Corporation Limited, and K. V. Kamath, a former
chairman of Infosys and CEO of ICICI, a
Neither has political experience but sources have said Modi
may look to competent leaders in the states, or even try to
bring professionals into his cabinet.
SHORTAGE OF EXPERIENCE
On Saturday, Jaitley himself was asked about the shortage of
experienced hands available and seemed to hint that Modi might
draw on younger blood.
"I think you know, politics abhors a vacuum, and when people
are given a responsibility they fill in that space that is
required, it is only then that people occupy that space,"
Jaitley told television network CNN-IBN.
Modi, 63, is entering New Delhi's power circle for the first
time after running the western state of Gujarat for 13 years. He
was named the BJP's prime ministerial candidate last year and
ran a stunning election campaign with a tight group of trusted
aides, sidelining many senior party leaders.
A stream of BJP dignitaries called on Modi at the Gujarat
government's Delhi office on Sunday, and the prime minister
elect was due to discuss the cabinet with the head of the
Rashtriya Swayamsevak Sangh (RSS), a Hindu nationalist
organization that is an ideological parent to the BJP.
Like many of the BJP's top brass, Modi was a fulltime
volunteer in the RSS before joining mainstream politics, but his
free-market economic vision at times clashes with the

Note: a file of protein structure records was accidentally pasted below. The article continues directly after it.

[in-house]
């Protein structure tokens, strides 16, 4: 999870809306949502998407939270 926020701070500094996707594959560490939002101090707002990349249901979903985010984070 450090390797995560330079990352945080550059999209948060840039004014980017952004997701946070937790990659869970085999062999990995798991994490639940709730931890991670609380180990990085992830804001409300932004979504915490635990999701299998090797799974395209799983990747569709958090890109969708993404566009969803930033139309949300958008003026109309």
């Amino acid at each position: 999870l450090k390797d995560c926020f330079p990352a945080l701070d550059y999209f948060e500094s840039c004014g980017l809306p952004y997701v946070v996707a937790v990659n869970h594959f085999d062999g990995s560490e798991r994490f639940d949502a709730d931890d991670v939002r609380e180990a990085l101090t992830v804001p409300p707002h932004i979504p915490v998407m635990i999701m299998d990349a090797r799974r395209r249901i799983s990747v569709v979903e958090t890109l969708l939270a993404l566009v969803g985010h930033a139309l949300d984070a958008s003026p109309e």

organization's India-first leanings.
During a religious ceremony on the banks of the Ganges river
in the holy city of Varanasi on Saturday, Modi sat flanked by
his closest lieutenants, party president Rajnath Singh and
long-term aide Amit Shah.
After Modi, the person who emerged with the most glory in
the election was Shah, who ran the BJP's campaign in Uttar
Pradesh, where the party won an unprecedented 71 seats out of 80
in the country's politically most important state.
Shah, who served as home minister in Modi's home state of
Gujarat, is the new prime minister's most trusted aide and would
be an obvious choice for a top job if it were not for one thing
- he has three charges of murder against him.
Almost every other major post seems to still be up for
grabs, with no clarity yet on who will take over defence,
foreign affairs, trade and the home (interior) ministry.
Expectations are that these top jobs will go to seniors in
the party, including party president Singh, who is being
considered to run the powerful home ministry or defence ministry
but may be unwilling to leave his current job.
Sushma Swaraj, who led the opposition in the lower house of
parliament for the past five years but is not close to Modi, is
also likely to get a top post as is party treasurer, businessman
Modi, who campaigned on promises of "smaller government,
more governance," may look at restructuring and merging some
ministries, in particular those that deal with energy, BJP
sources said. India currently has separate ministries for
petroleum, power, coal and renewable energy.
"There will be less number of ministries...that decision
should come when the cabinet is decided," said Gopal Agarwal, a
member of BJP's executive committee who was until recently the
head of its economic cell.
(Additional reporting by Nigam Prusty; Writing by Frank Jack
Daniel; Editing by Raju Gopalakrishnan)